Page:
deflection in router bits

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I don't use a router often but recently I dusted both of mine off and got a surprise. I was using a 1-1/4-inch x 1/4-inch shank flush trim bit and I thought my router was broken.
But after some routing and closer inspection I found that the bit just isn't stiff enough at top speed to remain straight. It is easy to see it and when I tried to use it it was easy to feel it and hear it. It caused the whole router to vibrate and caused a lot of chatter. I tried in the other router and the same thing but to a lesser amount. I've got a bit that has a 1/2-inch shank and finished what I needed.
Two things occurred to me.
1 the bit has two bearings and they both need to rest on the material i wasn't doing that because the bit's longer than the material's thick But even so a router bit needs to remain straight and stiff and this doesn't at ~23,000/rpm
2 1/4-inch shank is not the way to go for a flush trim bit, needs to be a 1/2-inch shank to maintain proper stiffness and avoid the horrible deflection.
maybe it'd be ok at lower rpm but both routers are full on or off
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On Saturday, February 14, 2015 at 6:23:49 PM UTC-6, Electric Comet wrote:

But even so a router bit needs to remain straight and stiff

At the point the shaft is no longer straight, i.e., where it meets the bit aspect, there is a slight curved "lip". If you sink your shaft all the wa y down to the collet, the collet will/may catch on that lip, rather than fu lly grasping onto the straight part of the shaft. If this happens, the re sults will/could be a misaligned bit and, hence, vibration. When this hap pens, your bit could possibly become loose from the collet's grasp, sending your bit flying.
Try not to sink your bit's shaft all the way down to the collet, hence avoi ding the collet grabbing onto that lip.
Sonny
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On 2/14/2015 8:26 PM, Sonny wrote:

+2
--
Jeff

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On Sat, 14 Feb 2015 17:26:02 -0800 (PST)

No lip on the bit. It's pure deflection due to the length of the bit, 1/4-inch shank and the bearing and allen screw at the end.
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1/4" shank bits are fine. Possibilities...
1. Bent bit
2. As sonny said, bit isn't properly seated in the collet
3. Collet is worn or not properly seated
4. The bearings - the router bearings, not the bit bearings - are worn.
--

dadiOH
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If neither the bit nor router is damaged, and the bit is seated properly, there is another possibility: The shaft flexes enough to produce a poor cut.
How big a bite is the bit taking? It might be too much for the router/bit combination.
Typically, machinists will make a "spring cut" or "spring pass" to compensate for any deflection of the cutting tool. They do this by using the same setting make a cut. Some will use a climb cut for this last pass.
You may want to test this on a sample and see what results you get.
Joel
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On Sun, 15 Feb 2015 07:18:56 -0800 (PST)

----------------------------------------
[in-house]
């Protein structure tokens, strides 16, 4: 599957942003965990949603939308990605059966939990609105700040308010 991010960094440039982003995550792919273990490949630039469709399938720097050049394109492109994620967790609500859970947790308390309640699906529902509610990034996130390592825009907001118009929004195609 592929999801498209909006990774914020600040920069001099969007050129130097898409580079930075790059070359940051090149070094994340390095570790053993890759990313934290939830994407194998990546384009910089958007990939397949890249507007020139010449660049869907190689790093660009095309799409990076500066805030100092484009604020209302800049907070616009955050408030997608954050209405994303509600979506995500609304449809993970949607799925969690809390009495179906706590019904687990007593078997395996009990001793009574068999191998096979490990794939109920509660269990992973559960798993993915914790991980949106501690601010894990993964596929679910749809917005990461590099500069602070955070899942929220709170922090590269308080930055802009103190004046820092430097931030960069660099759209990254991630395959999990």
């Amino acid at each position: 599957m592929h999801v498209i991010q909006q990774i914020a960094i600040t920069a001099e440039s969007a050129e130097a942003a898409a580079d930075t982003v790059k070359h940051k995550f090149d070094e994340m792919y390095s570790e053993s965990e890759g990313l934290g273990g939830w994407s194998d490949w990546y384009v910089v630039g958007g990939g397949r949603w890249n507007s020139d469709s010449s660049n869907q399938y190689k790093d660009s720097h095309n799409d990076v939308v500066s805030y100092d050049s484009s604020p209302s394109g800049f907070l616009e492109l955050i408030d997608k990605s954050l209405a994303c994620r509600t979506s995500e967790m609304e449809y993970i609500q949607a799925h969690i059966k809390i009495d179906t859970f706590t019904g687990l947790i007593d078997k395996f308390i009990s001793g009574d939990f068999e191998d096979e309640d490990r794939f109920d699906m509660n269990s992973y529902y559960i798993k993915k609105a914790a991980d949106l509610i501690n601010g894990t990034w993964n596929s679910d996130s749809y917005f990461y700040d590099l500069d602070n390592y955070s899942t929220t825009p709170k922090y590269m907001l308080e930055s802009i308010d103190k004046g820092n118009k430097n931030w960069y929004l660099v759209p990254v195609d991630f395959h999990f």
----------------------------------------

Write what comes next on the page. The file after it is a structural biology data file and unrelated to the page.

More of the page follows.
That's deflection. I can see it happen as the router comes up to max speed. lower revs it spins straight and true then it goes bad at full rev on both routers the problem's inherent in the design and going slower is the only solution
Put a 6-inch long 1/4-inch shank metal shaft in your router to see an exagerrated example of deflection. I wouldn't really do this but you can imagine what happens

it's a flush trim bit so the amount of material can be variable in my case it was 1/8-inch but this irrelevant

Not sure what this means
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This doesn't seem to make sense, so I must be reading it wrong. If the bit is actually deflecting (and is not permanently bent, or the router collet is what's actually flexing) then it would flex more at slower rpm because the loading per unit time is higher.
In general 1/4 shank bits are only suitable for light cuts (and 1/8th, which is half the shank diameter, is probably not "light"). Also, small routers (aka palm routers or laminate trimmers) are only suitable for very light cuts (not sure what sort of router you're using).
John
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On Sun, 15 Feb 2015 17:15:58 +0000 (UTC)

it's a flush trim bit so what you're saying doesn't apply
the material thickness is not a factor either as said in original post
load or not the bit deflects
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How the hell not? If you're cutting material off, how much you're cutting always makes a difference, regardless of whether you're flush-trimming or cutting a profile.

Then either your bit is bent or your router is bad. If it happens unloaded then it's not deflecting.
John
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On Mon, 16 Feb 2015 17:19:37 +0000 (UTC)

the most wood you can cut is the diameter of the bit plus the depth depth is limited by top and bottom bearings
material was 1/8x1/8 a smidgeon

no to both I tried in two routers I still need to try it with the end bearing and allen screw removed
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After reading Bodger's comment, I realized what the problem is here: you don't know what the word "deflection" means.